Were there Dinosaurs on the Ark?
Charedi vs. Creationist Christian approaches
In my post on Adam and the Dinosaurs, I discussed the Creation Museum in Kentucky and contrasted the Creationist Christian interest in exploring Creation with the Charedi insistence on avoiding it. In this post, I’d like to discuss another difference between Creationist Christians and charedi Jews: whether dinosaurs were on the Ark.
Thirty years ago, when I was in yeshiva gedolah in Manchester, my maggid shiur quoted the Sefer HaChinnuch as saying that no species of animal ever goes extinct, because providence does not allow for it. (I subsequently discovered that this was the universal view of all religious authorities, Jewish and Christian, from the times of the Rishonim into the nineteenth century, as discussed in the third edition onwards of The Challenge Of Creation.) Greatly disturbed, I asked him about dodos, and he said that they must be hiding in the jungle somewhere. Then I asked about dinosaurs, and he responded that they were the products of sin and so became extinct in the mabul.
He didn’t make this up. In the 19th century, R. Naftali Tzvi Yehuda Berlin, known by his acronym Netziv, used the account of the Deluge to solve the theological problem with dinosaurs (Haamek Davar, Genesis 7:23). The problem for Netziv was not the antiquity of dinosaurs (he was doubtless unaware of the geological evidence that they lived long before humans), but rather the extinction of them. As above, it presented a problem with the idea of God’s providence over the animal kingdom. Netziv answered that dinosaurs were not naturally occurring creatures. Instead, they were monstrous chimeras, hybrids produced by the sinful activities of the Generation of the Deluge. Accordingly, they were destroyed in the Deluge.
In the model of the Ark in the Creation Museum, on the other hand, they take a diametrically opposed approach. They enthusiastically display dinosaurs on the ark! A T-Rex stalks around outside the ark, while a pair of sauropod dinosaurs march up the ramp into the ark.
And at the Creation Museum’s full-size sister institution the Ark Encounter, they exhibit life-size dinosaurs in cages in the ark. And while they limit the number of animal exhibits in order to make room for auditoriums and other exhibits, they have more model dinosaurs than they do animals!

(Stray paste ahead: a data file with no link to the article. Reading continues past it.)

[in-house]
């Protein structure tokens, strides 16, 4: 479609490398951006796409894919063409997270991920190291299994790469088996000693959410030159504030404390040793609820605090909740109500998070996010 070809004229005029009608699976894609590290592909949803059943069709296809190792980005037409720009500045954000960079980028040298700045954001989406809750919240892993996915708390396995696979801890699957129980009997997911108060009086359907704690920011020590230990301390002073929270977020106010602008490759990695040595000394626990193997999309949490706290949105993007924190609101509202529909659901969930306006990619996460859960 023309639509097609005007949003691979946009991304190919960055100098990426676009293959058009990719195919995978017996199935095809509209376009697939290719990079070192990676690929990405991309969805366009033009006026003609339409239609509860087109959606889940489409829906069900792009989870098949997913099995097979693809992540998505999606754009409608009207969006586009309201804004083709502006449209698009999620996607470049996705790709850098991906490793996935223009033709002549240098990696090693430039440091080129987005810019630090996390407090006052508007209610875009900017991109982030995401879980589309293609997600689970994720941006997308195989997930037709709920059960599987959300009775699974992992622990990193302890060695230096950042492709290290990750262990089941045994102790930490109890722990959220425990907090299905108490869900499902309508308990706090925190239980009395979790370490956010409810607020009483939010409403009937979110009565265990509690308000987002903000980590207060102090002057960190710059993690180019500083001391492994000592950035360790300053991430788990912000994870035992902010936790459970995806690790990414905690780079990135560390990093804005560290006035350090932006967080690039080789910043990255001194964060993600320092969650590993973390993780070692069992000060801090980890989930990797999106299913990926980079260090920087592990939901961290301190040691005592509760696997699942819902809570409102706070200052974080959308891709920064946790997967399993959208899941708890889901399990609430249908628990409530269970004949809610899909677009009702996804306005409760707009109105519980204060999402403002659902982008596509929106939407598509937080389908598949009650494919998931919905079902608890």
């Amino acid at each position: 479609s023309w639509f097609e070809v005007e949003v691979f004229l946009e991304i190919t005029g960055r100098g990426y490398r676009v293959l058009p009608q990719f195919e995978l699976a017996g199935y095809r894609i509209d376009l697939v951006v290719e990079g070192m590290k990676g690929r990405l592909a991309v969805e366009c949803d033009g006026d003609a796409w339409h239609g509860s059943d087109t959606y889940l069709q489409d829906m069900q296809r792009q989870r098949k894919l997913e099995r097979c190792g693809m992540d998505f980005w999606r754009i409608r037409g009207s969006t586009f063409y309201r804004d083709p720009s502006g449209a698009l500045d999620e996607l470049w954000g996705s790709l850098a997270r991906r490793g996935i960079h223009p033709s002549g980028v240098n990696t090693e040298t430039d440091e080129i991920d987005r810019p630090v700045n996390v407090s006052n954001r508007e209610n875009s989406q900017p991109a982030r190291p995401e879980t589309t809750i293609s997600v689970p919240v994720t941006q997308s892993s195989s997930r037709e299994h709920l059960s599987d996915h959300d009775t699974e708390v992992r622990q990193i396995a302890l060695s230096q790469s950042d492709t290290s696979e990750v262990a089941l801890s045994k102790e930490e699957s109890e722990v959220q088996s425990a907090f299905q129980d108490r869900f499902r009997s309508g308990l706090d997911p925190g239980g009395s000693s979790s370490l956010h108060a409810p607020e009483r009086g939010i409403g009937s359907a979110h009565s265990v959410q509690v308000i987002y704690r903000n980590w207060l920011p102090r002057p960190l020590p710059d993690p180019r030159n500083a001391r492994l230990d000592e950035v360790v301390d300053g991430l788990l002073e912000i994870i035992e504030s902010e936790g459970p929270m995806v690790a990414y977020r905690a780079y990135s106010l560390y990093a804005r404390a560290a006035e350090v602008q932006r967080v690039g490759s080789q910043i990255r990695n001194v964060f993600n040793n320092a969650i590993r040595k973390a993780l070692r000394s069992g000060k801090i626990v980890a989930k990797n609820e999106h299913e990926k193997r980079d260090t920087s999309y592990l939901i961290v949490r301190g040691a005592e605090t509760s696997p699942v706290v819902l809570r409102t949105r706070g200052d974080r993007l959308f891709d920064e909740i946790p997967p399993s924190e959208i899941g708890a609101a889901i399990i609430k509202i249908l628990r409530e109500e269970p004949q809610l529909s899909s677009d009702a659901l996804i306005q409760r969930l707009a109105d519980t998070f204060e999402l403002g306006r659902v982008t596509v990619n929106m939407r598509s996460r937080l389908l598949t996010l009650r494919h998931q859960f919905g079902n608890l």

How did the larger dinosaurs fit on the ark? The Ark Encounter explains this based on their approach that the ark only had to contain basic “kinds” from which a multitude of species evolved very quickly. Accordingly, the ark did not need to house full size T-rexes or sauropods, but only various smaller kinds of dinosaurs from which these developed (and only juveniles of those species). After the flood, dinosaurs eventually became extinct, as part of a general decline in the “vitality” of the world since the Fall.
Initially, I just couldn’t understand what was driving them to put dinosaurs on the ark. Why not just say that dinosaurs became extinct before the flood? It certainly makes the logistics of the ark less difficult! However, subsequently I realized that there are two reasons why it was important for them to have dinosaurs on the ark.
First is that in order to counter the modern scientific view that dinosaurs became extinct long before humans, they present all kinds of “evidence” that dinosaurs lived contemporaneously with humans. This includes such things as the Behemoth of the Book of Job (as discussed in my book Sacred Monsters) and medieval depictions of dragons. Accordingly, they need dinosaurs to have survived after the Deluge.
Second is that the overriding message that the Creation Museum and Ark Encounter want to put out is that they are not afraid of science and they are not obscurantist. (Compare Rabbi Moshe Meiselman, who does not mention dinosaurs once in an 800 page book about Torah and science.) That’s why it’s so important for them to give great prominence to dinosaurs, even more so than to contemporary animals. Dinosaurs project the message that they are scientific and cool.
In the forthcoming exhibit of artistic model Noah’s Arks that we are launching at the Biblical Museum of Natural History, there will also be a scale model of the Ark as per its Biblical description. But, as cool as dinosaurs are, they will not be featured in our Ark. And nor will we be saying that they died out in the Deluge. We just won’t be addressing the topic of dinosaurs at all. Which is a little frustrating for me, because I love dinosaurs. But fortunately, I get to write about them here!
(Meanwhile, there is an artistic model Noah’s Ark destined for our exhibit that is waiting for collection in South Carolina with no option of shipping. If you are able to transport it to New York, please let me know! We also have one in Teaneck that needs bringing to Israel.)
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